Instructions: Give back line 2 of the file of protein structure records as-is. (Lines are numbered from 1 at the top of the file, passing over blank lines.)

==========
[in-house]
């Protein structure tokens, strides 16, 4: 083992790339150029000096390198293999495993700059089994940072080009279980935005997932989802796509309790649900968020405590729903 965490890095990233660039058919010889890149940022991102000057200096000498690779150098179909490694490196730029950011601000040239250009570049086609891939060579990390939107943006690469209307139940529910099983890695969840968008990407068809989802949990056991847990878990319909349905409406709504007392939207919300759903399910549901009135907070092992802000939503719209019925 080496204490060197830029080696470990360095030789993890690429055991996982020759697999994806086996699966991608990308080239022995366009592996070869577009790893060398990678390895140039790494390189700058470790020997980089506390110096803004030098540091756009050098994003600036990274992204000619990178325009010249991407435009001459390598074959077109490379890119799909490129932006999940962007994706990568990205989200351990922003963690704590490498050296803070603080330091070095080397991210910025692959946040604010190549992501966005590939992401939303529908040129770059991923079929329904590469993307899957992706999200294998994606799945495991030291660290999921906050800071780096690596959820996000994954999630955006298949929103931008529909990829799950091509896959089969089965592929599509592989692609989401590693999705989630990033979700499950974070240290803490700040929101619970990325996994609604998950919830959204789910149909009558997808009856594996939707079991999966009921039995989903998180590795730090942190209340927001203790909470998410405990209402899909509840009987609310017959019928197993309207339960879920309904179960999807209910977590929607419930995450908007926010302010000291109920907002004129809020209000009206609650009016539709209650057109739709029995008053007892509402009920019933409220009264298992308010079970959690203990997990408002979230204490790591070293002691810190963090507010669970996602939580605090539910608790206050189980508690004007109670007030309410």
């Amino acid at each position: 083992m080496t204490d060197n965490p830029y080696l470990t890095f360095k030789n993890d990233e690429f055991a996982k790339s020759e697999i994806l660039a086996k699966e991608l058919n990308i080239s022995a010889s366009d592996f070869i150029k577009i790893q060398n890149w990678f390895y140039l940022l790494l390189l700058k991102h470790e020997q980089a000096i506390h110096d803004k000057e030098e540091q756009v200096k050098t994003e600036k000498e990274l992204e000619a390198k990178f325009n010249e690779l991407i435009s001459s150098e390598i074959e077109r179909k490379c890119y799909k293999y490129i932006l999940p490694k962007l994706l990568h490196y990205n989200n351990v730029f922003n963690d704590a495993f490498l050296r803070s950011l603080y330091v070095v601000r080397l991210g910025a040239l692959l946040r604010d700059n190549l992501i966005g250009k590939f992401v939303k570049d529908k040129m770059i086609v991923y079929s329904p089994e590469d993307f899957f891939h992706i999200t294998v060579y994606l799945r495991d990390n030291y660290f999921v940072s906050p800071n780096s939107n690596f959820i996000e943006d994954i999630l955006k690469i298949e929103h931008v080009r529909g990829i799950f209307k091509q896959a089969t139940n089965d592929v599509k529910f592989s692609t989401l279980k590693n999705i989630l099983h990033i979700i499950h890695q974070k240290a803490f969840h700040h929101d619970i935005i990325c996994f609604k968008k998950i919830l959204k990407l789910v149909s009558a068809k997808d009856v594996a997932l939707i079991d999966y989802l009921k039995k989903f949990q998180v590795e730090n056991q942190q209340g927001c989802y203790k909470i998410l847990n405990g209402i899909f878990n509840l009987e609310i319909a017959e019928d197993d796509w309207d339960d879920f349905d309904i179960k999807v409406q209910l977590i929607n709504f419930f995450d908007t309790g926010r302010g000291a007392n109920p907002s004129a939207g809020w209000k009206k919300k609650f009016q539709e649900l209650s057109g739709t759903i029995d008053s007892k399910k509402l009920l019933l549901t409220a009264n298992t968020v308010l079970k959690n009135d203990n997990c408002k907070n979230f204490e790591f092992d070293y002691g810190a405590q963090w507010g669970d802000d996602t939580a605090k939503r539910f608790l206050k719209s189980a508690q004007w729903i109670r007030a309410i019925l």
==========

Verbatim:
């Protein structure tokens, strides 16, 4: 083992790339150029000096390198293999495993700059089994940072080009279980935005997932989802796509309790649900968020405590729903 965490890095990233660039058919010889890149940022991102000057200096000498690779150098179909490694490196730029950011601000040239250009570049086609891939060579990390939107943006690469209307139940529910099983890695969840968008990407068809989802949990056991847990878990319909349905409406709504007392939207919300759903399910549901009135907070092992802000939503719209019925 080496204490060197830029080696470990360095030789993890690429055991996982020759697999994806086996699966991608990308080239022995366009592996070869577009790893060398990678390895140039790494390189700058470790020997980089506390110096803004030098540091756009050098994003600036990274992204000619990178325009010249991407435009001459390598074959077109490379890119799909490129932006999940962007994706990568990205989200351990922003963690704590490498050296803070603080330091070095080397991210910025692959946040604010190549992501966005590939992401939303529908040129770059991923079929329904590469993307899957992706999200294998994606799945495991030291660290999921906050800071780096690596959820996000994954999630955006298949929103931008529909990829799950091509896959089969089965592929599509592989692609989401590693999705989630990033979700499950974070240290803490700040929101619970990325996994609604998950919830959204789910149909009558997808009856594996939707079991999966009921039995989903998180590795730090942190209340927001203790909470998410405990209402899909509840009987609310017959019928197993309207339960879920309904179960999807209910977590929607419930995450908007926010302010000291109920907002004129809020209000009206609650009016539709209650057109739709029995008053007892509402009920019933409220009264298992308010079970959690203990997990408002979230204490790591070293002691810190963090507010669970996602939580605090539910608790206050189980508690004007109670007030309410």